“After finishing his work in creation, God pronounced it ‘very good’ (Genesis 1:31). This was not an anemic afterthought--Oh, well, it’s nice to be done with that—but a joyful recognition and celebration of accomplishment. As part of observing Sabbath, God invites us to join in the celebration, to enjoy and delight in his creation and all the gifts he offers us in it.”
Our practice of Sabbath is built upon God’s practice of Sabbath in Genesis 1-2. Because God—who never gets tired, never needs to sleep, and is never overwhelmed by the stresses of life—rested, we too rest. But not only do we rest because He rests, we also are to rest in the way He rests.
God’s practice of Sabbath included practicing delight. He looked around at the world He had created and celebrated the goodness of a job well done. This can also characterize our practice of Sabbath.
All of these questions can help you to turn your “day off” into a true biblical Sabbath, a twenty-four-hour block of time in which you stop work, enjoy rest, practice delight, and contemplate God.
“God rested after his work of creation. Every seventh day, we are to do the same (Genesis 2:1-4). We engage in activities that restore and replenish us – from napping, hiking, reading, and eating good food to enjoying hobbies and playing sports. The key is to rest from both paid and unpaid work.”
Last week, we looked at what it means to stop working, to take a break from both paid and unpaid work. This week, we’re looking at the second Sabbath practice: enjoy rest.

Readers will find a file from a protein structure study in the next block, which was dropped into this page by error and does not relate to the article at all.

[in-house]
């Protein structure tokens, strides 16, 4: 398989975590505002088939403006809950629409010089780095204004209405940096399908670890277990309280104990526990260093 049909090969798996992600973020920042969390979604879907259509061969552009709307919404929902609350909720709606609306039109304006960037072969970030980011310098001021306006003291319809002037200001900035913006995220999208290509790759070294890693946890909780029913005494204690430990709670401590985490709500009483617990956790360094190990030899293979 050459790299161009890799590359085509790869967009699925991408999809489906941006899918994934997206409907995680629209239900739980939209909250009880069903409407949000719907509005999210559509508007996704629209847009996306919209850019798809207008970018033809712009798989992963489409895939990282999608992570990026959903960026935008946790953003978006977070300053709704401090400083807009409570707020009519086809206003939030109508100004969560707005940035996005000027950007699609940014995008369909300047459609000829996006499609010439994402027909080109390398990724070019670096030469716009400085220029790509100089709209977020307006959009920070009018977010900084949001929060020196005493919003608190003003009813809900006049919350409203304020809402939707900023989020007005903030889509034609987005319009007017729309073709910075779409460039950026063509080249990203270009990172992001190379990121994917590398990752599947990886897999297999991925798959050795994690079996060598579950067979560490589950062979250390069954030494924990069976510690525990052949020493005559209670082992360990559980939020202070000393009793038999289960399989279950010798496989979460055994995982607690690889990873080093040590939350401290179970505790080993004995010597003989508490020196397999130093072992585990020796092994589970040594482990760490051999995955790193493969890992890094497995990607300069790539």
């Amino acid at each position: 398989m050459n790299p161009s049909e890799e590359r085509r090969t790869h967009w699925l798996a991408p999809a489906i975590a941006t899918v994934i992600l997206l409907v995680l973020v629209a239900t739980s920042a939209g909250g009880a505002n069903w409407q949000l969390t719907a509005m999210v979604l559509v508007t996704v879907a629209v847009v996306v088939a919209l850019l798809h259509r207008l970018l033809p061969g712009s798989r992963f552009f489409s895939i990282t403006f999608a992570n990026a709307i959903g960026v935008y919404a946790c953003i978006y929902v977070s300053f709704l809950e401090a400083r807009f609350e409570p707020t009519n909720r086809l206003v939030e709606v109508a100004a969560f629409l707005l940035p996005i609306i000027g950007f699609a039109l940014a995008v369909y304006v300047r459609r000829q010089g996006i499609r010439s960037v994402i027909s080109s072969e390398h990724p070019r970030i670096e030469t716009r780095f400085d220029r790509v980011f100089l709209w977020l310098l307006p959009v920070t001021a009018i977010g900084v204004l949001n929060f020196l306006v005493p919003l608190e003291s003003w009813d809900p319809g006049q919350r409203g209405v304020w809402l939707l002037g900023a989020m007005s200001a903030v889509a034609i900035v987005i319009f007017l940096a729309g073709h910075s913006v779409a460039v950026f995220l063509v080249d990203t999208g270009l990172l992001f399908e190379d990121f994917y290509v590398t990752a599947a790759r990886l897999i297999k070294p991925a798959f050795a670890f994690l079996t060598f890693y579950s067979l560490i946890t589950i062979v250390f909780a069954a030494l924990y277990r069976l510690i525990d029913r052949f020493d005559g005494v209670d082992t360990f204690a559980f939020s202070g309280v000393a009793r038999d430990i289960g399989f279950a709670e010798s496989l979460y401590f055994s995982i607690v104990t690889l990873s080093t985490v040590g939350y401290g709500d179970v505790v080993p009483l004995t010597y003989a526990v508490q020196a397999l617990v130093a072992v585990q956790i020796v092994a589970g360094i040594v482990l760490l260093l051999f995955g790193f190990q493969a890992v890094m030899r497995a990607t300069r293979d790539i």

One thing that I have found particularly helpful is to keep an ongoing list of things that help me to feel rested and restored. I’ve found that what helps me in one season of life sometimes changes in another season.
These days, I have found outside activities to be restful: hiking, biking, swimming, or going for a walk. Something that has been on my list for years has been reading a good book.
I’ve often been surprised at how much intentionality it takes to figure out what helps me to rest. If I’m not intentional, I spend my whole Sabbath watching TV or browsing social media (neither of which usually leave me feeling rested).
So the invitation this week is to begin to define your “will” and “will not” list for Sabbath-keeping. What will make Sabbath different from business as usual on the other six days of the week? What do you need to do (or not do) to protect your ability to rest on this day? What will leave you feeling rested?
“Sabbath is first and foremost a day when we cease all work – paid and unpaid. On the Sabbath we embrace our limits. We let go of the illusion that we are indispensable to the running of the world. We recognize we will never finish all our goals and projects, and that God is on the throne, managing quite well in ruling the universe without our help.”
Most people take a day off. It may not be the same day every week, but employers (and possibly federal law?) usually require some sort of break so that people can rest and return to work with renewed energy.
But a day off is not the same thing as a Sabbath. You see, most people work on their day off. They may not go into the office or turn in a time-card, but their activity can still be classified as work. Household chores, paying bills, reading emails—all these things are work; the only difference is we don’t get paid for them.